Realtors always dwell on the merits of ``location, location, location.'' Living war heroes often insist they happened to be ``in the right place at the right time'' along with being tremendously lucky.
That's how a lot of pro basketball players find it after they are drafted, a la Kansas' Raef LaFrentz (Denver) and Paul Pierce (Boston). It helps to wind up with a club that needs your particular skills and which can allow you some time to develop. Superstar Michael Jordan, for all his potential, didn't have his chances for immortality weakened by the other personnel of the Chicago Bulls. Raef and Paul may also have fallen into good mixes.
University of Utah coach Rick Majerus made a significant point about Jordan in pre-draft discussion this week. The real key for players, Majerus said, is not how high they are drafted but how they might fit in.
``Whether you go No. 1 or No. 16, it's not important,'' El Chubbo said. ``The money is minuscule to what you can make later. What's important is which team drafts you. Michael Jordan was helped because Chicago never had a good low-post center that might have clogged the court and could have been an impediment to his career.''
Makes sense. Jordan and Scottie Pippen might have had trouble taking people into the post or jinking and corkscrewing to the hoop if there had been a Wilt Chamberlain, Kareem Abdul-Jabbar or Patrick Ewing clogging the key.
You draft a Magic Johnson and Larry Bird as Los Angeles and Boston did in 1979 and you have a pretty good idea they're going to fit in somewhere. But bear in mind that for all his promise, Michael Jordan was not considered surefire when he left North Carolina a year early to join the Bulls in 1984. Both Johnson and Bird slipped on NBA championship rings much earlier in their careers than Jordan. Better supporting people certainly helped their quests.
Even the people at North Carolina were moderately surprised that Jordan evolved into the awesome force he is. They were aware of his physical capabilities and knew about his flaming competitive zeal to succeed and excel. They didn't know, couldn't know, how driven Michael would become to be the best. No way to judge that when a kid leaves you after his junior year, then steadily emerges as The Man.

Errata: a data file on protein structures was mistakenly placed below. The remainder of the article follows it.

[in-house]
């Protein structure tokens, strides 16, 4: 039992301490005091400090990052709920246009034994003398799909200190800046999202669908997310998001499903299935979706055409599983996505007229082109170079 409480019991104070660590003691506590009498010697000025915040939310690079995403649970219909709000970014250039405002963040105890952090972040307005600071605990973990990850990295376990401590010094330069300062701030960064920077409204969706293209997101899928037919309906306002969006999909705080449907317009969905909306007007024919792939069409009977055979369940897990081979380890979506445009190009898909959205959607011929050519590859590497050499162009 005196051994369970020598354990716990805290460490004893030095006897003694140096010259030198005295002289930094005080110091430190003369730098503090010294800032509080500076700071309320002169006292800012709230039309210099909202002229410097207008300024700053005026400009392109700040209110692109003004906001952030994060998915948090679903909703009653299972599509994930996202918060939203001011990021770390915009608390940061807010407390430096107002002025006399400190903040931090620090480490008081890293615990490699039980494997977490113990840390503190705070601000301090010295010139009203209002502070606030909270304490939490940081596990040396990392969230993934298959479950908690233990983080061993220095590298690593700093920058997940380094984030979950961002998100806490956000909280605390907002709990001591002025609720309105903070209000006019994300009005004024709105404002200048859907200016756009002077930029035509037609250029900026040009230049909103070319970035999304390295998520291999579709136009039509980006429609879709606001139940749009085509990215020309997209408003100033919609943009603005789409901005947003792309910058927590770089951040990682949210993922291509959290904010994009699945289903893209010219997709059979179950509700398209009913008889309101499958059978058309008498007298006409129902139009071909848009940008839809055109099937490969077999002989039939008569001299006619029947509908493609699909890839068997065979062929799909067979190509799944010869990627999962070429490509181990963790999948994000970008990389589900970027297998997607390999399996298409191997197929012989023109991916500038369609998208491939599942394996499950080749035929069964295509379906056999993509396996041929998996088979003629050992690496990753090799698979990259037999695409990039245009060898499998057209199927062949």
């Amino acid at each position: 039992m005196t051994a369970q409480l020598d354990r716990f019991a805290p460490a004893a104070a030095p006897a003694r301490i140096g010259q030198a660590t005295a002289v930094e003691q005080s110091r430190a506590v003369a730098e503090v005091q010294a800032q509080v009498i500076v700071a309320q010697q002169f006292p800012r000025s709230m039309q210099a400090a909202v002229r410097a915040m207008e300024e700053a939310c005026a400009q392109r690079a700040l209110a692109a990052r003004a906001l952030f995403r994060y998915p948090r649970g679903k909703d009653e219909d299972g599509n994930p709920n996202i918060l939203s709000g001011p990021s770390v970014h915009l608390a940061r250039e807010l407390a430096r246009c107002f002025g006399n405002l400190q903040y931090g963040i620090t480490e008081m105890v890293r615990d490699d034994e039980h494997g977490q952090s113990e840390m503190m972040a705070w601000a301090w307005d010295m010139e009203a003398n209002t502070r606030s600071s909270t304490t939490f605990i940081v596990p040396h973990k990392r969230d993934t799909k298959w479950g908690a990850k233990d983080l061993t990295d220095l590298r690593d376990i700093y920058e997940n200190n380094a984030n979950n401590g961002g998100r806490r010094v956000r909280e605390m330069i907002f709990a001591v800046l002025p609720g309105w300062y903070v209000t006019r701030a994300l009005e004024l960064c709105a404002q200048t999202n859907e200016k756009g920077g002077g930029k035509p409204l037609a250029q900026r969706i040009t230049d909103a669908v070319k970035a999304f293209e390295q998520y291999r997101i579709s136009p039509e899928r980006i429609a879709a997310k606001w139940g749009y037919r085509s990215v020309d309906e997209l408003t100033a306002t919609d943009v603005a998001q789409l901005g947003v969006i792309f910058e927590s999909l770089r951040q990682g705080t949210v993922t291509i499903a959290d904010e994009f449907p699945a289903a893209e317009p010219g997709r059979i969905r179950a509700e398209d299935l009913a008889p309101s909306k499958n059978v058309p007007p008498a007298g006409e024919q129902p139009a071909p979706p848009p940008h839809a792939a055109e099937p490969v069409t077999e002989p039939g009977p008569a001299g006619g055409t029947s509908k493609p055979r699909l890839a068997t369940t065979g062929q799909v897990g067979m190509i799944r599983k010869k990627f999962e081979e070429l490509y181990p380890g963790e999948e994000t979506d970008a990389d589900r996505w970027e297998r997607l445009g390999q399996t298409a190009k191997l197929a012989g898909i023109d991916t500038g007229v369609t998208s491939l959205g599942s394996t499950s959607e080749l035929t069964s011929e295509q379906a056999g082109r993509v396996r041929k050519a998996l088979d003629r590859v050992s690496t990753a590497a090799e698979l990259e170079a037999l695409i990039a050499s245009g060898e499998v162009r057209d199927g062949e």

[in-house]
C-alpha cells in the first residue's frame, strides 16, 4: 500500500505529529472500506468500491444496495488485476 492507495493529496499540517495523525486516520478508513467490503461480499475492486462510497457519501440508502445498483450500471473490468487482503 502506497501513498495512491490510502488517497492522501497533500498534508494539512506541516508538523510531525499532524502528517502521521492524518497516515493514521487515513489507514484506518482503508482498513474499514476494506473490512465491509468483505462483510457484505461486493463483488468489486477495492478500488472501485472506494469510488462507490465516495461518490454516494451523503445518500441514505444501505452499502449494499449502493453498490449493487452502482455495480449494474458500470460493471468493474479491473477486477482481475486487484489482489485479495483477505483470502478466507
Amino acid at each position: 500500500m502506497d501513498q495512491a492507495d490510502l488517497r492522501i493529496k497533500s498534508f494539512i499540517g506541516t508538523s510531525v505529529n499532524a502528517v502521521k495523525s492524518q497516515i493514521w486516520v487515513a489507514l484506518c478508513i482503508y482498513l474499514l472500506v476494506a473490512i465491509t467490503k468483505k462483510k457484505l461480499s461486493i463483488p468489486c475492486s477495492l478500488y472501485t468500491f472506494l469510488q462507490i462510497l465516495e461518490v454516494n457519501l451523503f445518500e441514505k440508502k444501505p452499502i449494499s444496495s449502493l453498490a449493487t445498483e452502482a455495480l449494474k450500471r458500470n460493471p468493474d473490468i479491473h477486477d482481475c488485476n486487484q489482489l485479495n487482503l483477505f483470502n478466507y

It wasn't until Jordan's seventh pro season that he led the Bulls to the NBA title (1991). You'd have to say he got it right. He was voted playoff MVP in '91, '92, '93, '96, '97 and '98 as Chicago copped its six titles in eight years.
But back to Majerus' point: Even a dominant personality and athlete like Jordan needs the right blend to evolve into a celebrated zillionaire.
There is little likelihood either LaFrentz or Pierce will have the first-year NBA success that San Antonio's Tim Duncan or New Jersey's Keith Van Horn enjoyed. Duncan had veteran David Robinson to spin off of and Van Horn shoehorned into an ideal blend with the Nets. Location, location, location; it's not likely the Kansas dandies will have that kind of luck.
Look at Jacque Vaughn, the KU whiz taken a year ago by the Utah Jazz. Players, coaches, about everyone you encounter, believe the able and intelligent Vaughn will be a top-notch point guard someday. But with the Jazz he's playing behind the incomparable John Stockton and steady Howard Eisley, both of whom are more experienced and much better shooters. Count on Jacque to refine his shooting. He must prove he can hit an occasional trey, as Stockton and Eisley did in the recent playoffs. And Vaughn will have to be nearly flawless at the free-throw line if he's to see a lot of service sooner rather than later. But suppose he'd been drafted by another team desperate for talent at the point. His rookie season would have been much more palatable.
So it will go with Pierce and LaFrentz. They could be looking at low-profile debuts despite their potential. Paul needs to get a lot better at protecting the ball outside the paint. Raef will be tested hard and often by guys who hear he is soft, and can be exploited. Raef will learn fast and he'll get plenty of chances with the struggling Nuggets. He was a little timid at KU as a freshman and sophomore; he wasn't the two final seasons.
Pierce -- give the kid time. He's only 20 years old and a lot better-prepared than any of the fresh-out-of-high-school twerps on various rosters. Rick Pitino uses a constant 10-man rotation at Boston and Pierce's skills should fit in well, even though spectacularly for a while.
- It's interesting to note how listed heights of college stars change once the pros get involved and size factors in to contract talks.
Pierce long was called 6-foot-7 as a Jayhawk but the pro combines say he's 6-6. LaFrentz went through KU at 6-11; the pros label him 6-11-plus, a switch from the norm.
North Carolina's Antawn Jamison claimed a 6-9 level as a collegian; the pros are calling the 1998 player of the year 6-7-plus. Massive Robert Traylor of Michigan carried a 6-8 tab until he opted for the NBA. Guys there say he's under 6-7.
Kansas' Wilt Chamberlain was frequently called 7-2. He swears to this day he's over height for Uncle Dippy. Bill Russell often said his greatest fear was that some night Wilt would grab both the frail Russell and the ball and thunder-dunk them both.
-- Bill Mayer's phone number is 832-7185. His e-mail address is firstname.lastname@example.org.